The path to the charts has been anything but smooth for both women, but more setbacks are in store for all involved. There’s amnesia, marriage of convenience, thwarted love, all revolving around a slowly unveiled family secret that both destroys and resurrects.

Watching the characters manoeuvred through the various stages of life to finally arrive at the climax is a pleasure, as each change of fortune sets them up for the next with all the assuredness of dominoes.

There’s a little sparkle to enliven the text, too, thanks to phrases such as ‘the Seine dreaming of the ocean’, and some delightful springboards to end chapters as the mystery of the duo’s past unfolds.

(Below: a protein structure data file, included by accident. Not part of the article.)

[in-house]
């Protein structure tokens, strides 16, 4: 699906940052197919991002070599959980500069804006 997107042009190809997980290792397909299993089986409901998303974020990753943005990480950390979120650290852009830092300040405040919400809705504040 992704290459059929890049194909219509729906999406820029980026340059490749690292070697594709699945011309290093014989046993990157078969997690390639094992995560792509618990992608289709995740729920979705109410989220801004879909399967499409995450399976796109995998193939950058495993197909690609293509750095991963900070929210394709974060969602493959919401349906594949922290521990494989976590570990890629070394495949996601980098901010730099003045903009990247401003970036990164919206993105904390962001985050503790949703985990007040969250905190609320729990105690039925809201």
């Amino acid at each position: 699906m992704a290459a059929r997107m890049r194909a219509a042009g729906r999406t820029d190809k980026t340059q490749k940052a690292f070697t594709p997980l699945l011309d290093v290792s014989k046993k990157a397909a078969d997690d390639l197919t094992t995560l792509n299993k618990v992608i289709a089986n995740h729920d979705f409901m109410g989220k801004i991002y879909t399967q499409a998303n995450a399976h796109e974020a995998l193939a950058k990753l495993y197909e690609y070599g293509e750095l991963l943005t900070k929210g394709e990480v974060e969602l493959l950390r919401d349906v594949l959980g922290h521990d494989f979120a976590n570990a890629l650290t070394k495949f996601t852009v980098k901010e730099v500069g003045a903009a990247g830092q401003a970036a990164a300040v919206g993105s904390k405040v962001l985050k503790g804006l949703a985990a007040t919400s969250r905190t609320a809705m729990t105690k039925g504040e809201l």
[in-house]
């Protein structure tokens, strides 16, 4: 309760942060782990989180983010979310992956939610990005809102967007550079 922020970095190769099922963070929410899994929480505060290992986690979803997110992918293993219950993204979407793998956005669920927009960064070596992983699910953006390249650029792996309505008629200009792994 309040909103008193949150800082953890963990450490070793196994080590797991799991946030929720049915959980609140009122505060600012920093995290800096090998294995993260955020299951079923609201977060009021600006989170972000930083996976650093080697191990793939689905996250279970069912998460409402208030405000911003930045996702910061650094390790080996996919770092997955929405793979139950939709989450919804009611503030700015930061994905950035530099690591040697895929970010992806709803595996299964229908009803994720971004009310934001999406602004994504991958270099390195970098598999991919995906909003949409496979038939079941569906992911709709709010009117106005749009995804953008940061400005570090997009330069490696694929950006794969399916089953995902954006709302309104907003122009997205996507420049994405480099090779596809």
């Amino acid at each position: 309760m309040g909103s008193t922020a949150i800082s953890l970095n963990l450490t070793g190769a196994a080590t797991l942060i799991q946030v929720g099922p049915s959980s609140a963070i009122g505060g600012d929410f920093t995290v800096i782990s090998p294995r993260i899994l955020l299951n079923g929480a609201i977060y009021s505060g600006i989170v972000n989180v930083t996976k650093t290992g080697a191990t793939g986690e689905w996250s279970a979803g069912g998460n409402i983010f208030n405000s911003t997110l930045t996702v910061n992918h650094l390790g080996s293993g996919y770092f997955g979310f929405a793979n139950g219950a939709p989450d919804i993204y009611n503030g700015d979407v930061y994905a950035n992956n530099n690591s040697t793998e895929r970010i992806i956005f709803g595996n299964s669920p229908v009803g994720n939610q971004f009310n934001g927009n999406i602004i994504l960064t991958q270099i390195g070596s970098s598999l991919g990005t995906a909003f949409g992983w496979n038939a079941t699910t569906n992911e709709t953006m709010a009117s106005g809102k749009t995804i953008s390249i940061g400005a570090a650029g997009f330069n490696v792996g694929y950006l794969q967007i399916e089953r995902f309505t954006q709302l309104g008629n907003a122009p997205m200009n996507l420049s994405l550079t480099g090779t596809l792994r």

Set against exotic backdrops in Europe as well as an isolated Greek island and the Australian coast and outback, it’s a global tour of ambition, regret and desire. This is a romance, so of course true love will out, but it’s all about the how. I was a little disappointed at just how neatly the boxes were ticked off by the final page, even if there were casualties along the way, but I am a cynical non-breeder so that disappointment should be expected.

While Duet is certainly outside my usual reading ground, I quite enjoyed this dip into the unfamiliar, thanks in large part to the twists and especially the Gothic influences to kept me interested.

* The final 10 has turned out a little different to the plan. C’est la vie.

Previous Challenge reviews:

Advertisements

AWWNYRC#9: Meg Mundell’s Black Glass is so very shiny

This is the ninth book I’m reading as part of my list of 10 for the Australian Women Writers 2012 National Year of Reading Challenge.

Black Glass

by Meg Mundell

Scribe, 2011, ISBN: 9781921640933


black glass by meg mundell